Breath fled from him. The rapid exodus of his exhale brought forth the paint that his heart could no longer paint within the lines. Their fists continued to hail upon his frame as they propelled their steel-toed boots into the the places their hands could not reach. They left him half-dead, with their thunderous echoes of "wetback" and "job stealer," swirling like oil and water within his head.
Ash gray gravel unearthed red rivers from his palms as he crawled towards the highway. He pleaded against the Grim Reaper, not for his sake, but for his mother, wife, and toddler who awaited his return.
A bank CEO pulled over when he saw the dying man upon the roadside. Gratitude warmed the man's soul as the rescuer approached with phone in hand. Yet that hope coverted to a tightening apprehension as the Cheif Executive Officer kept his phone at bay. The CEO displayed a flawless smile as he asked if the man was legally an American. The dying man gave lying assurances which pleaded outside suspicion 's fortress; the wall which encircled fear. Unsure of whom to call, the ambulance or border patrol, the bank executive chose a compromise. He pocketed his phone as he left the man at death's door. Never mind that the injured man worked harder than the co-workers who beat him and looted him when they found out that his citizenship wasn't approved.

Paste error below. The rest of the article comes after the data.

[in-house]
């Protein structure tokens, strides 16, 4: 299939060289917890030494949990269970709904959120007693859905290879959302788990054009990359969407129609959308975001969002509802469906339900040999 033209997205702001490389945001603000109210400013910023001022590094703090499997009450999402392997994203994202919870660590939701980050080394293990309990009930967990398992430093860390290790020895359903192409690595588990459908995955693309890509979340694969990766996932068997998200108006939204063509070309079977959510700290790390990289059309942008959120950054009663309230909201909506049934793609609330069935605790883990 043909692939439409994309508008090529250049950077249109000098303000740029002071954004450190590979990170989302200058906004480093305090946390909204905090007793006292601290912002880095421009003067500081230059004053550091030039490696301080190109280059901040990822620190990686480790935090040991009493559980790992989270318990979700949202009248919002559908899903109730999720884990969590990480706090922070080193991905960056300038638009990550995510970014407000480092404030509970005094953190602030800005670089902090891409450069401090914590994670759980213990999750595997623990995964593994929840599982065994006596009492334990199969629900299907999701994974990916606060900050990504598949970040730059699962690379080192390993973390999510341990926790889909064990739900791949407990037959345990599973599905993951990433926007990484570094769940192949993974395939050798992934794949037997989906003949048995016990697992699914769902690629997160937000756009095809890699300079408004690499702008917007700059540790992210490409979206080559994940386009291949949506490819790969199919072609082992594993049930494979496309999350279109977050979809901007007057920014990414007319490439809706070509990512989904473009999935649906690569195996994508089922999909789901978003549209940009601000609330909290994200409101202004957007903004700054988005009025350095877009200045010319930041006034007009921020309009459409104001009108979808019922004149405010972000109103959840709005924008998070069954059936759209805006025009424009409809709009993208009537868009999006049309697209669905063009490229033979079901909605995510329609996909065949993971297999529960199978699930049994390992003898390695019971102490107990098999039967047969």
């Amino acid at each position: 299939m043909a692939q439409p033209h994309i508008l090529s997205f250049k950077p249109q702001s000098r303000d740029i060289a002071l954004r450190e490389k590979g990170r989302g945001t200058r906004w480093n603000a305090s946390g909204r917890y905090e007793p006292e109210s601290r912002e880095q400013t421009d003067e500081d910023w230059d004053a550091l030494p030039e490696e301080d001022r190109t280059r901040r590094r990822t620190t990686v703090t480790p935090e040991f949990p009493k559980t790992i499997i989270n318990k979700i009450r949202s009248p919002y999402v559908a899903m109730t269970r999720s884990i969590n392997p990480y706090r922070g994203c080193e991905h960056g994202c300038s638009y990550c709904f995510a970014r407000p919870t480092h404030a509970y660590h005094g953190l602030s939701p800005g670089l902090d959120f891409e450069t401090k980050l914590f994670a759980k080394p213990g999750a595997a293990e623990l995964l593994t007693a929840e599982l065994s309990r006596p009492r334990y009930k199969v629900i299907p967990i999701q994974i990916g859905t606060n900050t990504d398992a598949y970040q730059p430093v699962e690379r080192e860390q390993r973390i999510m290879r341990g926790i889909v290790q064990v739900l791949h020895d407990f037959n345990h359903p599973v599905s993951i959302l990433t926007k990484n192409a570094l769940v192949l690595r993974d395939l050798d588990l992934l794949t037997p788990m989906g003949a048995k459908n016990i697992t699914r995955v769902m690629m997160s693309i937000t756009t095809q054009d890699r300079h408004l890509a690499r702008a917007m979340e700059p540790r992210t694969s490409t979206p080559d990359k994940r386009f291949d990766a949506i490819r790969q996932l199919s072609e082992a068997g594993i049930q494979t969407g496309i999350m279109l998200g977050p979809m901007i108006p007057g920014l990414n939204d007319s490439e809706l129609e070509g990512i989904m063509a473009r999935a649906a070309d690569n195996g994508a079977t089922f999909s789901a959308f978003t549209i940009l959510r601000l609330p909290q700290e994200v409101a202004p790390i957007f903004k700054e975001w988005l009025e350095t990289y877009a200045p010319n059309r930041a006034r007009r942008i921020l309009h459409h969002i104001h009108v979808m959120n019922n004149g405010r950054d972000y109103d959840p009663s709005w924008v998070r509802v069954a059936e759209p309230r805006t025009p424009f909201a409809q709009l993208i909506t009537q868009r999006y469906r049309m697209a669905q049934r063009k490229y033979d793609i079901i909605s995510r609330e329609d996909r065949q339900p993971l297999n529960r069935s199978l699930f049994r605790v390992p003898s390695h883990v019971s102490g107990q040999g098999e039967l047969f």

A prosperity preacher saw the dying man and passed by; a sticker plastered upon his bumper proclaimed "God helps those who help themselves."
A night, naked of light, overtook the man's consciousness ever so briefly. When he awoke, he saw a woman's hand tenderly placed upon his heart. Her display of compassion began to heal his soul as he looked skyward, and saw the woman's face, encircled by a hijab of snowy white. Her eyes were closed as she was in the midst of a prayer. A dove flew overhead, an anomaly in that night. When the woman opened her eyes she told him an ambulance was on the way and that everything would be paid for.
When the rabbi finished his story, he asked, "Now, who would you say was a neighbor to the man who was left for dead?"
"The woman," answered the congressman, full of shame.
Jesus also known as The Way, the Truth, and the Life, replied with compassion. "Then go and do as she would do."